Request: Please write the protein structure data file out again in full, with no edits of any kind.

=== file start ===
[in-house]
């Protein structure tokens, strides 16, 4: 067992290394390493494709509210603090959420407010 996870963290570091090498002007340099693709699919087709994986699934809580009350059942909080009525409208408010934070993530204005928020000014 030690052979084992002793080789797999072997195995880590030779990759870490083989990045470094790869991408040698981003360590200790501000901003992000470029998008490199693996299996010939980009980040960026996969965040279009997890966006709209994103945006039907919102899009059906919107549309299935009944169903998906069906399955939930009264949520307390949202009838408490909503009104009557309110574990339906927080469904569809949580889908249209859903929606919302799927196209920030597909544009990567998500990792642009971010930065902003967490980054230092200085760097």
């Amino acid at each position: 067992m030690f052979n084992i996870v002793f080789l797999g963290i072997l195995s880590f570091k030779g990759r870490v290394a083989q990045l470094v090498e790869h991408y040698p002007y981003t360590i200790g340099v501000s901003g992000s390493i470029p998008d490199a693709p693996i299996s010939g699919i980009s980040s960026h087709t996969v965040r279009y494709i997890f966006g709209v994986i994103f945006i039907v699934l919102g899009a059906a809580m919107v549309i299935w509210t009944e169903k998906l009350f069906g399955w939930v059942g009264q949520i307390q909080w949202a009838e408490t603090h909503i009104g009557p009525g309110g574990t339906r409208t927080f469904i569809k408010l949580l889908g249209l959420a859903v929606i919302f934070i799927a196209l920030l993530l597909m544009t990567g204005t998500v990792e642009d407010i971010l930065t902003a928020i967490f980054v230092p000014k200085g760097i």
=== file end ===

[in-house]
């Protein structure tokens, strides 16, 4: 067992290394390493494709509210603090959420407010 996870963290570091090498002007340099693709699919087709994986699934809580009350059942909080009525409208408010934070993530204005928020000014 030690052979084992002793080789797999072997195995880590030779990759870490083989990045470094790869991408040698981003360590200790501000901003992000470029998008490199693996299996010939980009980040960026996969965040279009997890966006709209994103945006039907919102899009059906919107549309299935009944169903998906069906399955939930009264949520307390949202009838408490909503009104009557309110574990339906927080469904569809949580889908249209859903929606919302799927196209920030597909544009990567998500990792642009971010930065902003967490980054230092200085760097």
């Amino acid at each position: 067992m030690f052979n084992i996870v002793f080789l797999g963290i072997l195995s880590f570091k030779g990759r870490v290394a083989q990045l470094v090498e790869h991408y040698p002007y981003t360590i200790g340099v501000s901003g992000s390493i470029p998008d490199a693709p693996i299996s010939g699919i980009s980040s960026h087709t996969v965040r279009y494709i997890f966006g709209v994986i994103f945006i039907v699934l919102g899009a059906a809580m919107v549309i299935w509210t009944e169903k998906l009350f069906g399955w939930v059942g009264q949520i307390q909080w949202a009838e408490t603090h909503i009104g009557p009525g309110g574990t339906r409208t927080f469904i569809k408010l949580l889908g249209l959420a859903v929606i919302f934070i799927a196209l920030l993530l597909m544009t990567g204005t998500v990792e642009d407010i971010l930065t902003a928020i967490f980054v230092p000014k200085g760097i």